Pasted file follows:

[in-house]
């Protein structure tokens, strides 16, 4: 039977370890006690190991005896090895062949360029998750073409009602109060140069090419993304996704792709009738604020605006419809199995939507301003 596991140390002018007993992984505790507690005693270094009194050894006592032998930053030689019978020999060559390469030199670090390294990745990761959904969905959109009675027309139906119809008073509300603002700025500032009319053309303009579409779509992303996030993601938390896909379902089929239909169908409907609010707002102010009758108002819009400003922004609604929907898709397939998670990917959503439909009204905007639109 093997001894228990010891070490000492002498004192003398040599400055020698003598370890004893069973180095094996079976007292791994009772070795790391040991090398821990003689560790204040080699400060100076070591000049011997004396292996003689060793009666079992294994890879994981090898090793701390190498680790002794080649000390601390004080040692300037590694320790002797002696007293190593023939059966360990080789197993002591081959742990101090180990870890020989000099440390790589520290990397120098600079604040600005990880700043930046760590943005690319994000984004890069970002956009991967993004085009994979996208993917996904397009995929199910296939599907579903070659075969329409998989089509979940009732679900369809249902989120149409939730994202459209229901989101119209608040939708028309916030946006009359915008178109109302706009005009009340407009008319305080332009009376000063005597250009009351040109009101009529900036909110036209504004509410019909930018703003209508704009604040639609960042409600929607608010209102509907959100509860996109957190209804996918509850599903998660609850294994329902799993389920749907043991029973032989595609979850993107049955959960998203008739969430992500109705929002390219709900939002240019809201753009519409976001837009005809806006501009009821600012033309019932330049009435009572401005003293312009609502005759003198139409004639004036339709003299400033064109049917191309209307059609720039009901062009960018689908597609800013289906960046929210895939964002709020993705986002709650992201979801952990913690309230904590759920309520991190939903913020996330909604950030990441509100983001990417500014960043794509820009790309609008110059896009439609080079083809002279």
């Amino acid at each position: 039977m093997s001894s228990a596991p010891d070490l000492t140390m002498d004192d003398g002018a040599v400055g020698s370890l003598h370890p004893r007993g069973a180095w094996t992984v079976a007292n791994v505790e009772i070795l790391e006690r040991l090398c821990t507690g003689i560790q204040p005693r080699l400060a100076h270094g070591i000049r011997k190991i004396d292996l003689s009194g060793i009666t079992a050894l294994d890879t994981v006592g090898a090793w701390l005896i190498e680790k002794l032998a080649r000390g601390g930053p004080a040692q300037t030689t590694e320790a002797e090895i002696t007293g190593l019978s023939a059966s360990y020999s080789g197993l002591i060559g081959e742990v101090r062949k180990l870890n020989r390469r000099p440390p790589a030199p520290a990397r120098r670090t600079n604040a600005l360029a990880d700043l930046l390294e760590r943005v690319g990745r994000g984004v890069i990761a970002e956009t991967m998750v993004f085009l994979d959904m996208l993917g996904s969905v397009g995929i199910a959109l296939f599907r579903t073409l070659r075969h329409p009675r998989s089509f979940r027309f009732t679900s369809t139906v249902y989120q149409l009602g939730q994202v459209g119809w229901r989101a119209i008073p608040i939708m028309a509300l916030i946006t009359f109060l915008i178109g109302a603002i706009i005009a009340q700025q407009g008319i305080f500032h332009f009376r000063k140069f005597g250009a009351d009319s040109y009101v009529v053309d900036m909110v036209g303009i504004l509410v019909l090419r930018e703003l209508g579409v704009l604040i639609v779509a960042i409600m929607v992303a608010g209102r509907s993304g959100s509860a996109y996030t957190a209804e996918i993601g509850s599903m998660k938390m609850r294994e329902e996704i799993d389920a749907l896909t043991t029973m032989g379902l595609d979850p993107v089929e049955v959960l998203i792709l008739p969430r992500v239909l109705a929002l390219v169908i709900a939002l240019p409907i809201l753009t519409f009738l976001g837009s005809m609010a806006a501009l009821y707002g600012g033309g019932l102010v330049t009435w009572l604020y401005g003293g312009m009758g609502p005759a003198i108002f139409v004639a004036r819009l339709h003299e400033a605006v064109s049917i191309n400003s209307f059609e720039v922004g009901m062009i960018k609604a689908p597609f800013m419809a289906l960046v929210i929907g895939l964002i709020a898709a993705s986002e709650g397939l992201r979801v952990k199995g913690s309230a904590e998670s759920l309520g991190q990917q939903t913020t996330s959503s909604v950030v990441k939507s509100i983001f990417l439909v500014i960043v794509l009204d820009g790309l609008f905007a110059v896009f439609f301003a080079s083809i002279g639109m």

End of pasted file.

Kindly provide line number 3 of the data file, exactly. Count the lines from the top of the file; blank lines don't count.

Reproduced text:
């Amino acid at each position: 039977m093997s001894s228990a596991p010891d070490l000492t140390m002498d004192d003398g002018a040599v400055g020698s370890l003598h370890p004893r007993g069973a180095w094996t992984v079976a007292n791994v505790e009772i070795l790391e006690r040991l090398c821990t507690g003689i560790q204040p005693r080699l400060a100076h270094g070591i000049r011997k190991i004396d292996l003689s009194g060793i009666t079992a050894l294994d890879t994981v006592g090898a090793w701390l005896i190498e680790k002794l032998a080649r000390g601390g930053p004080a040692q300037t030689t590694e320790a002797e090895i002696t007293g190593l019978s023939a059966s360990y020999s080789g197993l002591i060559g081959e742990v101090r062949k180990l870890n020989r390469r000099p440390p790589a030199p520290a990397r120098r670090t600079n604040a600005l360029a990880d700043l930046l390294e760590r943005v690319g990745r994000g984004v890069i990761a970002e956009t991967m998750v993004f085009l994979d959904m996208l993917g996904s969905v397009g995929i199910a959109l296939f599907r579903t073409l070659r075969h329409p009675r998989s089509f979940r027309f009732t679900s369809t139906v249902y989120q149409l009602g939730q994202v459209g119809w229901r989101a119209i008073p608040i939708m028309a509300l916030i946006t009359f109060l915008i178109g109302a603002i706009i005009a009340q700025q407009g008319i305080f500032h332009f009376r000063k140069f005597g250009a009351d009319s040109y009101v009529v053309d900036m909110v036209g303009i504004l509410v019909l090419r930018e703003l209508g579409v704009l604040i639609v779509a960042i409600m929607v992303a608010g209102r509907s993304g959100s509860a996109y996030t957190a209804e996918i993601g509850s599903m998660k938390m609850r294994e329902e996704i799993d389920a749907l896909t043991t029973m032989g379902l595609d979850p993107v089929e049955v959960l998203i792709l008739p969430r992500v239909l109705a929002l390219v169908i709900a939002l240019p409907i809201l753009t519409f009738l976001g837009s005809m609010a806006a501009l009821y707002g600012g033309g019932l102010v330049t009435w009572l604020y401005g003293g312009m009758g609502p005759a003198i108002f139409v004639a004036r819009l339709h003299e400033a605006v064109s049917i191309n400003s209307f059609e720039v922004g009901m062009i960018k609604a689908p597609f800013m419809a289906l960046v929210i929907g895939l964002i709020a898709a993705s986002e709650g397939l992201r979801v952990k199995g913690s309230a904590e998670s759920l309520g991190q990917q939903t913020t996330s959503s909604v950030v990441k939507s509100i983001f990417l439909v500014i960043v794509l009204d820009g790309l609008f905007a110059v896009f439609f301003a080079s083809i002279g639109m």